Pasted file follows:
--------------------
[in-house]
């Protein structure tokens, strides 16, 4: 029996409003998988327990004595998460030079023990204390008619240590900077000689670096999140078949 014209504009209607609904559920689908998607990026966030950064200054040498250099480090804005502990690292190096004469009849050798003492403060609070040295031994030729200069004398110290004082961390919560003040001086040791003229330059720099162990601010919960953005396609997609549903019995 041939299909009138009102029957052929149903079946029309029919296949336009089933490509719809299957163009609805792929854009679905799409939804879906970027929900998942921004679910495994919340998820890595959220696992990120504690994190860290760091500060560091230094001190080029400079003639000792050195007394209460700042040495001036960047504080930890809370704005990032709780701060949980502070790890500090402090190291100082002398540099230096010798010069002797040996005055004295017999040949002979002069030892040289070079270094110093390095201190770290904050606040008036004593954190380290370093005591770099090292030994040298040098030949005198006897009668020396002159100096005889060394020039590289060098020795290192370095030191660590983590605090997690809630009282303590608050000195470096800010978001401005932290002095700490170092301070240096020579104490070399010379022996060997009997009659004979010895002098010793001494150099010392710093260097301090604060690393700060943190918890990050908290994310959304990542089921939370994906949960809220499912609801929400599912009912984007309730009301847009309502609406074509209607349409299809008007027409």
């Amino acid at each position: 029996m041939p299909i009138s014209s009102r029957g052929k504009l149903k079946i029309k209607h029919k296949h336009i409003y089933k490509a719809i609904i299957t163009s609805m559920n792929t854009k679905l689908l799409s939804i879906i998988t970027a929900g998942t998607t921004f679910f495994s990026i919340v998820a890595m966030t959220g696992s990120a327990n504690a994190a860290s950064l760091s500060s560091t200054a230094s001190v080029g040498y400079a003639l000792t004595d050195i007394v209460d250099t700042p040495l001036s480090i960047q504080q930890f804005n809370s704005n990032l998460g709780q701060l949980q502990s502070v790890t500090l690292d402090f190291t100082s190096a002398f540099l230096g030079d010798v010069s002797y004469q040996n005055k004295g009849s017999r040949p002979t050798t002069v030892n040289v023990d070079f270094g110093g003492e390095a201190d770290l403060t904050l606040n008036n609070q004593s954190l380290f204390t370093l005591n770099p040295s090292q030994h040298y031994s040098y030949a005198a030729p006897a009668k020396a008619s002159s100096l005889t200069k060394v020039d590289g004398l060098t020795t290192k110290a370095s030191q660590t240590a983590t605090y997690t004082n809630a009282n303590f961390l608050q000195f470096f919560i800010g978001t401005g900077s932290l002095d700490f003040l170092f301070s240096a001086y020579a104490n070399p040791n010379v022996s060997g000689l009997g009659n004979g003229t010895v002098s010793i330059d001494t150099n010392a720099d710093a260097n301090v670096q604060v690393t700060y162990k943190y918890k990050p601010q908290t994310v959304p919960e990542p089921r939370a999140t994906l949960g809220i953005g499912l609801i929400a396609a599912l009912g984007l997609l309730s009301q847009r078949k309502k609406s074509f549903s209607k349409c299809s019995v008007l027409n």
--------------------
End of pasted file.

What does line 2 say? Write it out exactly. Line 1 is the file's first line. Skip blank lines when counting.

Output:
């Protein structure tokens, strides 16, 4: 029996409003998988327990004595998460030079023990204390008619240590900077000689670096999140078949 014209504009209607609904559920689908998607990026966030950064200054040498250099480090804005502990690292190096004469009849050798003492403060609070040295031994030729200069004398110290004082961390919560003040001086040791003229330059720099162990601010919960953005396609997609549903019995 041939299909009138009102029957052929149903079946029309029919296949336009089933490509719809299957163009609805792929854009679905799409939804879906970027929900998942921004679910495994919340998820890595959220696992990120504690994190860290760091500060560091230094001190080029400079003639000792050195007394209460700042040495001036960047504080930890809370704005990032709780701060949980502070790890500090402090190291100082002398540099230096010798010069002797040996005055004295017999040949002979002069030892040289070079270094110093390095201190770290904050606040008036004593954190380290370093005591770099090292030994040298040098030949005198006897009668020396002159100096005889060394020039590289060098020795290192370095030191660590983590605090997690809630009282303590608050000195470096800010978001401005932290002095700490170092301070240096020579104490070399010379022996060997009997009659004979010895002098010793001494150099010392710093260097301090604060690393700060943190918890990050908290994310959304990542089921939370994906949960809220499912609801929400599912009912984007309730009301847009309502609406074509209607349409299809008007027409």